One of my favourite writers of all time, Wendell Berry, defines the value in growing food on a household scale in his essay “The Pleasures of Eating” like this: “If you have a yard or even a porch box in a sunny window, grow something to eat in it…only by growing some food for yourself can you become acquainted with the beautiful energy cycle that revolves from soil to seed to flower to fruit to food to offal to decay, and around again.” I have found great delight in this beautiful energy cycle that Wendell describes in edible perennial garden design, a.k.a. permaculture.
Permaculture is a design strategy characterized by a landscape that is full of edible plants that come back, more or less on their own, every year. Don’t be fooled: edible landscapes can be excessively beautiful. I have been wired to appreciate things that are ‘wild’ or raw- – is that a design preference? A personality trait? Foraging for spring plants in the forest or in my own yard bestows a deep sense of awe and delight. Maybe it is an awe of the Creator? Who could have made up the curls on a kale, the form of a sorrel leaf, and the deep button-leaves of the chocolate mint all at once – and then given them their own colours, textures, flavours, and smells? Each of these plants are a beacon of spring, and together they are so beautiful and so delicious it takes me right out of the February blues.
One thing that is important to note in an edible landscape is that you should expect a yield over time –pick a bit every few days (this is easy, if plants are right outside your front door), letting the plants spread out and continue to grow rather than clear-cutting. This will ensure that your garden looks beautiful, that your plants are able to set deeper roots for next year, and that the bugs and bees have a place to land and the soil be protected. If your edible landscape is close to the sidewalk, why not make up some signs offering passers-by to help themselves, perhaps indicating which plants are edibles? Or perhaps you can make a fresh blend of herbal tea for a friend going through a rough week?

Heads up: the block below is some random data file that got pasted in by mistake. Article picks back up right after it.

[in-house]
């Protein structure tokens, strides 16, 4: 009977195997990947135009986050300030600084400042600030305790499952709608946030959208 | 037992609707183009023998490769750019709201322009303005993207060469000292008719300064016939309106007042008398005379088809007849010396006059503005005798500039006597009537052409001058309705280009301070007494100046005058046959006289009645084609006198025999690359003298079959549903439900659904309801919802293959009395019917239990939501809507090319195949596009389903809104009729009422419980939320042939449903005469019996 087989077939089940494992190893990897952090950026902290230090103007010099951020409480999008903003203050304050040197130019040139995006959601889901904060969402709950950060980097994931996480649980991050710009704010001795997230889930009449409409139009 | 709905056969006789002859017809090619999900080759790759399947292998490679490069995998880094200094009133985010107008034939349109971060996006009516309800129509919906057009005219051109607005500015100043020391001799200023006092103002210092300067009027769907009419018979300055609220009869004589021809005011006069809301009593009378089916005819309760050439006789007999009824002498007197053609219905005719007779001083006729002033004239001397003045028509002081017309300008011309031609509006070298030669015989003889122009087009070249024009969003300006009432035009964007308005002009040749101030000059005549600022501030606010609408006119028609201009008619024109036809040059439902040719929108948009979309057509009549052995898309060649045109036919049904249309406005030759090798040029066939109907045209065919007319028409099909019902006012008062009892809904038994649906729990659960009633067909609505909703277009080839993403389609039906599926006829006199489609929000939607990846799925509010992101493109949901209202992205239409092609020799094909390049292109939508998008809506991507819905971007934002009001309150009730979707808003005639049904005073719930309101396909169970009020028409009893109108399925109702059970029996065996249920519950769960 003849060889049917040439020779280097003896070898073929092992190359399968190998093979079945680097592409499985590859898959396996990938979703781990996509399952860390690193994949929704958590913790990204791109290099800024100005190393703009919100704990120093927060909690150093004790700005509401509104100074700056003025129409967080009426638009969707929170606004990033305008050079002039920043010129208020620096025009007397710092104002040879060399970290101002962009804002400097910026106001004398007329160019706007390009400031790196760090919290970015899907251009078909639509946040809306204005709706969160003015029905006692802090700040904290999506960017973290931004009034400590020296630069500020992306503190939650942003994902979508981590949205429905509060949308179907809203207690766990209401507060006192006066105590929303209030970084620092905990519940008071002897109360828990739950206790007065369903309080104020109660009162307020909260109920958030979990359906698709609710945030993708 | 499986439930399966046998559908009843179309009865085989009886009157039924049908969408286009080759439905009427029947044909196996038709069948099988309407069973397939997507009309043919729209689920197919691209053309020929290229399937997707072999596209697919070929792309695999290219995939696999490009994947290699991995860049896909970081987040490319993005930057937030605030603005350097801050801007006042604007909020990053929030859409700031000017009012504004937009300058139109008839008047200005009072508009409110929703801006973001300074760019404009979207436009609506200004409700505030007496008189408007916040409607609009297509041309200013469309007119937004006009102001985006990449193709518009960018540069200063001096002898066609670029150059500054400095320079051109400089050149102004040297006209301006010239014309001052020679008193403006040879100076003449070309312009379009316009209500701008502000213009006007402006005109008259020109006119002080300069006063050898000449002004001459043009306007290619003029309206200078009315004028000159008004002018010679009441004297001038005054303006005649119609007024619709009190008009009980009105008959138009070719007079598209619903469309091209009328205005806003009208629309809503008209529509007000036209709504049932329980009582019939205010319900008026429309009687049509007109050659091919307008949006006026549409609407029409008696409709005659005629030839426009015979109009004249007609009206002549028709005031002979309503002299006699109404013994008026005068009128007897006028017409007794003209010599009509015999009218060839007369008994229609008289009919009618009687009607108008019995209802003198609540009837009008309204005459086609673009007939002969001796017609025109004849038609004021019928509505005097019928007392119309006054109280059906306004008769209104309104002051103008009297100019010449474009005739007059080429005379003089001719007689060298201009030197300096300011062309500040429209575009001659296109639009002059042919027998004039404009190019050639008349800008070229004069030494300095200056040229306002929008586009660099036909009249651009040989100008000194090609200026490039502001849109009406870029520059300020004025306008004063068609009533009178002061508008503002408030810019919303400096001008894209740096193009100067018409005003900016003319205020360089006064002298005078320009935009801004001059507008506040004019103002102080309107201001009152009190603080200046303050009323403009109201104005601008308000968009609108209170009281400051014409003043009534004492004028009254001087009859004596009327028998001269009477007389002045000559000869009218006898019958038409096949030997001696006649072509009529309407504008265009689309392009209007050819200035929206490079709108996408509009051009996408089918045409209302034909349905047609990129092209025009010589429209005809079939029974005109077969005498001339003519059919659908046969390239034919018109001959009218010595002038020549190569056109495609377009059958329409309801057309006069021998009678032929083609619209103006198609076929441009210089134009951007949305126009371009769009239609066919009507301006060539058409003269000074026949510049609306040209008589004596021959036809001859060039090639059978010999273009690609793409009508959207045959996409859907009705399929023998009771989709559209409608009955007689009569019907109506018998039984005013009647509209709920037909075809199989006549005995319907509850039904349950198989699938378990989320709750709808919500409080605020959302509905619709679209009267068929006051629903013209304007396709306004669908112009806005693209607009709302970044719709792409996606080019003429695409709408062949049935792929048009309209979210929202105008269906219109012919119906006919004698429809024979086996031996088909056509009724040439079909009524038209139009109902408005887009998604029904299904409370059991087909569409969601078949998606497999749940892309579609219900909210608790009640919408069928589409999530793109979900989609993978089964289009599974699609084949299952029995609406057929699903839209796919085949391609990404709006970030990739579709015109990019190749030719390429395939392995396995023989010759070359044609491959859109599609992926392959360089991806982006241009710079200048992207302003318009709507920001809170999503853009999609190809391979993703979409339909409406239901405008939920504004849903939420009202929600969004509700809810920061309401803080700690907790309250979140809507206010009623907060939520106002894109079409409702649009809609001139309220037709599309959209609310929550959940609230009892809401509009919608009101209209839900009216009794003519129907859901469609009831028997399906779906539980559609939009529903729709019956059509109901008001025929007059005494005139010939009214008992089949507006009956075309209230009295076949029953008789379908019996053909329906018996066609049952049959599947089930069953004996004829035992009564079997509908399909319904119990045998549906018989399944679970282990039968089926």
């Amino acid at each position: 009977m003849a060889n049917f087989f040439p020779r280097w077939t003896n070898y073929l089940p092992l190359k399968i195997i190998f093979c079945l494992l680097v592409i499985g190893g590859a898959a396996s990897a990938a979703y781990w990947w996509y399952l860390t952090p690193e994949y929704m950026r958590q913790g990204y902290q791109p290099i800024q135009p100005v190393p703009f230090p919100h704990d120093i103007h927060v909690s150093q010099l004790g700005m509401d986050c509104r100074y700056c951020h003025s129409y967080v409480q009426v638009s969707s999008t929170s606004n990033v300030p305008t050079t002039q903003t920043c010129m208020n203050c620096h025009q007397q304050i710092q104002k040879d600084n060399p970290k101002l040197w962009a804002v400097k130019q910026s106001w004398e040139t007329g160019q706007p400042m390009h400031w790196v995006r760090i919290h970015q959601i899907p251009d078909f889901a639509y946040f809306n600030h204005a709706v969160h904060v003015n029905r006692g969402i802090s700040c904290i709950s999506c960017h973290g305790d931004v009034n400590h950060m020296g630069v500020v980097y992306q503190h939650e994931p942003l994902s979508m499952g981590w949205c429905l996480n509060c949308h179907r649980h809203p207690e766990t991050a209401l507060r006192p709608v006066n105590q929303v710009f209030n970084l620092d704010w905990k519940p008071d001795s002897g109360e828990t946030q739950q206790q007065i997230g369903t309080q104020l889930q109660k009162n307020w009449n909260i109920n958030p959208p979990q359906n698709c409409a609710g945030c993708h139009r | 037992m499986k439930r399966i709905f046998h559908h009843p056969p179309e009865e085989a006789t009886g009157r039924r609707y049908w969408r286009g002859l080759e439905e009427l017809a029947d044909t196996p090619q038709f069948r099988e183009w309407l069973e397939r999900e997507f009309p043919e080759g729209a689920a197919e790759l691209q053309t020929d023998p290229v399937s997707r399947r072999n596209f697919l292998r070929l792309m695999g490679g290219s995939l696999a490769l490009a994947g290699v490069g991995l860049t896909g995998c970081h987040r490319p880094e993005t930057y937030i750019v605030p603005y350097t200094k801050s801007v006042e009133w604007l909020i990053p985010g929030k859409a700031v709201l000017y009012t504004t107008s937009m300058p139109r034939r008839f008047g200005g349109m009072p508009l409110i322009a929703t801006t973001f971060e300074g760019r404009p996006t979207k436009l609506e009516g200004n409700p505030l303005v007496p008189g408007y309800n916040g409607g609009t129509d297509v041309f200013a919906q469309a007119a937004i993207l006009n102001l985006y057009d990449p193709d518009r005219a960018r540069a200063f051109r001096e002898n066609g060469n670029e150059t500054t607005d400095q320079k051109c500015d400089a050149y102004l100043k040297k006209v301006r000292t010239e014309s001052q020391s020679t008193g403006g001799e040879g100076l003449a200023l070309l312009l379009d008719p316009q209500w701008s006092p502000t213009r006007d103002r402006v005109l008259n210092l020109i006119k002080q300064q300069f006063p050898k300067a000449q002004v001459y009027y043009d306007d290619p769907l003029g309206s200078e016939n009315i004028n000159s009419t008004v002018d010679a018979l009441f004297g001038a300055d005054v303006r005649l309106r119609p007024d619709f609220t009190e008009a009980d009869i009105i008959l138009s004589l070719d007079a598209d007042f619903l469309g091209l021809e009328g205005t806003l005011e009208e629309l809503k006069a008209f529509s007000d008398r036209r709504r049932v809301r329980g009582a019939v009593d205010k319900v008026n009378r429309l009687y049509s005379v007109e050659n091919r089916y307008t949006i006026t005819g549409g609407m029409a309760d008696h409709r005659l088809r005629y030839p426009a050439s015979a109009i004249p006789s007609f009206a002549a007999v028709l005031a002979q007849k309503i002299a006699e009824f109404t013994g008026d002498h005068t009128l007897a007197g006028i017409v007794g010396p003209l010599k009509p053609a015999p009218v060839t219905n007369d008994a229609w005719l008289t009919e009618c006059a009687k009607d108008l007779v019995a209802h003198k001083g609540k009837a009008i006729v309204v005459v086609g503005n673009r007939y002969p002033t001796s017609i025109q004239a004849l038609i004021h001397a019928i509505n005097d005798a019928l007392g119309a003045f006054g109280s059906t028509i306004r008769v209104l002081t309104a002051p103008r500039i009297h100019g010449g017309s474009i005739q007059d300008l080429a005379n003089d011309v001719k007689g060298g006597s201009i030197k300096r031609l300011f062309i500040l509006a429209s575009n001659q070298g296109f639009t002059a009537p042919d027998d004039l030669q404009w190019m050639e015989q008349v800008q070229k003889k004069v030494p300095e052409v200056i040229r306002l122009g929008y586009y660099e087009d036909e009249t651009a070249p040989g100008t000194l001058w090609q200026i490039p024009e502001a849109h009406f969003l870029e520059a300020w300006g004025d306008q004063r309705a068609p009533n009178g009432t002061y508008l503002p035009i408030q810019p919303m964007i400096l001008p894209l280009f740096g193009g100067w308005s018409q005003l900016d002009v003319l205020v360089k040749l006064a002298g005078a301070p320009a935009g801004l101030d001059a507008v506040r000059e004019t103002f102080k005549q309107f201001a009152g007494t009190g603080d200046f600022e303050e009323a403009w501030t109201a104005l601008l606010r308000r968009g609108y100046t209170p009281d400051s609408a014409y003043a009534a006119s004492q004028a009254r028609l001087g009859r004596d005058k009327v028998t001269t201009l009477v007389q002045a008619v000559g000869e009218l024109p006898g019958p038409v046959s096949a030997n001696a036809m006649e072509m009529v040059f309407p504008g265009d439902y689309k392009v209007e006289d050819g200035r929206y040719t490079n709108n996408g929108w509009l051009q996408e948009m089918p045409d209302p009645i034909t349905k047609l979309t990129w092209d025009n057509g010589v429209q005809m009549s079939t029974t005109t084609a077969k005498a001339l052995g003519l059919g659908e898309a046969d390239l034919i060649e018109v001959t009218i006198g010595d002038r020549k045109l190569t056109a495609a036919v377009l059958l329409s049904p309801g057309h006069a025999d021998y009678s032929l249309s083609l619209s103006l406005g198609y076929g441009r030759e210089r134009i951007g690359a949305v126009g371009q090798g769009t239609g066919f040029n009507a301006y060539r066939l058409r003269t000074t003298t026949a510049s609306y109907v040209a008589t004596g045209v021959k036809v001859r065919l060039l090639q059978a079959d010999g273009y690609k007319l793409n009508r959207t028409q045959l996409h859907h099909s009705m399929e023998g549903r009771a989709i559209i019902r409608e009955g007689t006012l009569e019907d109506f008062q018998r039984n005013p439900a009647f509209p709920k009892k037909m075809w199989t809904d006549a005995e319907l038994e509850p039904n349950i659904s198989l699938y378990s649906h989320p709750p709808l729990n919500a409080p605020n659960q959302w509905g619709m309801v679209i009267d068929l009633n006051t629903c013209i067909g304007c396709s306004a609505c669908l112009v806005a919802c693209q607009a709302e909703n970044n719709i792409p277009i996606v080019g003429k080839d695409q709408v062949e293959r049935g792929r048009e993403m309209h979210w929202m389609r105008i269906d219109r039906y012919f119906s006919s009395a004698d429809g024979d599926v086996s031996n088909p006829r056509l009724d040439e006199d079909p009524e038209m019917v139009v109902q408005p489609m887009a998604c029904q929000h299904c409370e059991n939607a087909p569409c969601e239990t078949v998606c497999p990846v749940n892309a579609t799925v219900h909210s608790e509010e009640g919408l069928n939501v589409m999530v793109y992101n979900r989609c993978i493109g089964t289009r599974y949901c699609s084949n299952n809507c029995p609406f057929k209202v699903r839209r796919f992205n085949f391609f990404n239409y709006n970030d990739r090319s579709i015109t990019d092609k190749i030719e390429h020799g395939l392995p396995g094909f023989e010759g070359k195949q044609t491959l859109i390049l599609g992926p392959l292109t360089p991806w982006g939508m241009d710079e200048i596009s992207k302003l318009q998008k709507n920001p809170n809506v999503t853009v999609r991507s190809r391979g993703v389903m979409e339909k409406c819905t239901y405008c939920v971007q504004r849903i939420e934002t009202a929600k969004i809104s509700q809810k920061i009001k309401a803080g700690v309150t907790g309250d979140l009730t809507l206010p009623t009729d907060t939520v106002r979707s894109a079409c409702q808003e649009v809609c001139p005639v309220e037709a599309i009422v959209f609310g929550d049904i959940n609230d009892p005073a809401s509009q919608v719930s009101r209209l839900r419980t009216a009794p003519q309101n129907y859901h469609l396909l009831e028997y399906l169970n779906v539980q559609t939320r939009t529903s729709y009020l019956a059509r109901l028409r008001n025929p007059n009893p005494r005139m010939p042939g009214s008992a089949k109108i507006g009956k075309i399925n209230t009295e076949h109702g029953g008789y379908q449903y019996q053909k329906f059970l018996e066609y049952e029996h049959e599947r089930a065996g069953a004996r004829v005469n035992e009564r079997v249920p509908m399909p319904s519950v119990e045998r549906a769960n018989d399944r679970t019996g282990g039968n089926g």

So – what is growing, today, around my house? Well first of all, my yard is very very small – about 50 square feel of growable area, max. I have some plants in pots (like the chives and chocolate mint), some in window boxes (sedum), some along the back fence (hops), and the rest in the tiny front yard (asparagus, swiss chard, yarrow, savory, sage, rhubarb, & lavender). In the ravine behind our house there is some garlic mustard, and just to round things off, I saw today at the community garden that my sorrel, kale, and garlic greens are going gangbuster. Below I will describe the plants, what to pick for springtime foraging (only a little so the plant can grow throughout the growing season!), and some possible benefits/uses. I am sure there are many more plants that could be included on this list, so if you are the foraging type please share your favourites.
asparagus – the king of spring perennials, of course we eat the stalk. We had planted asparagus crowns 4 springs ago, so this year will (hopefully!) be the first year we can have a few good meals from the crop.
garlic mustard – leaves – generally considered invasive, I have tried to keep a small patch of this biennial in the ravine behind our house to harvest the delicious leaves. Garlic mustard pesto is just delicious – worth the work to pick, clean, and prepare.